#### Monotonicity and intensional adjectives

Suppose we have a sequence of properties *N*_{1} … *N*_{n} such that: *N*_{1} ⊆ … ⊆ *N*_{n}. If *A* is the property expressed by an extensional, i.e., subsective or intersective, adjective, it holds that (*A* ∩ *N*_{1}) ⊆ … ⊆ (*A* ∩ *N*_{n}). Contrariwise, for some intensional adjectives this breaks down in an interesting way: we can have *A*(*N*_{1}) ⊆ … ⊆ *A*(*N*_{i}) while we do *not* have: *A*(*N*_{i+1}) ⊆ … ⊆ *A*(*N*_{n}). Example: a one-guilder piece is a coin, is a piece of currency, is a material object. A blackened one-guilder piece is a blackened coin, is a blackened piece of currency, is a blackened material object. But although a false one-guilder piece is a false coin and a false piece of currency, it is not a false material object. This shows that somewhere along the line of *N*_{1} to *N*_{n} there is a break, between different kinds of properties, say characteristic and non-characteristic ones, and that intensional qualifications such as *false* are a means to determine where the break occurs.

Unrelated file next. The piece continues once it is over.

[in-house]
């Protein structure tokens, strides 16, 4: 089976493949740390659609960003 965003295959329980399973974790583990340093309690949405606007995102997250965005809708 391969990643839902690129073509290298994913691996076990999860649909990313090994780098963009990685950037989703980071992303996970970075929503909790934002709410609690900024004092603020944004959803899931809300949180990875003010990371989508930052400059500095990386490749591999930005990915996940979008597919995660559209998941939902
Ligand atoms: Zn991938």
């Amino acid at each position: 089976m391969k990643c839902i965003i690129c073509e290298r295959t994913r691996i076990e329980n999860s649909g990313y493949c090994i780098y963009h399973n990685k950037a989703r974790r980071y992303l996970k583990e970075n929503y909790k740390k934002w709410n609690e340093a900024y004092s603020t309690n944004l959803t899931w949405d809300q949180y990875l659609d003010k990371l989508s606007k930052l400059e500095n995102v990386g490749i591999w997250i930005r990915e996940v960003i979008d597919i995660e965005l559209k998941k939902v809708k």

*Martin Stokhof[from: Aantekeningen/Notesdate: 30/06/1998]*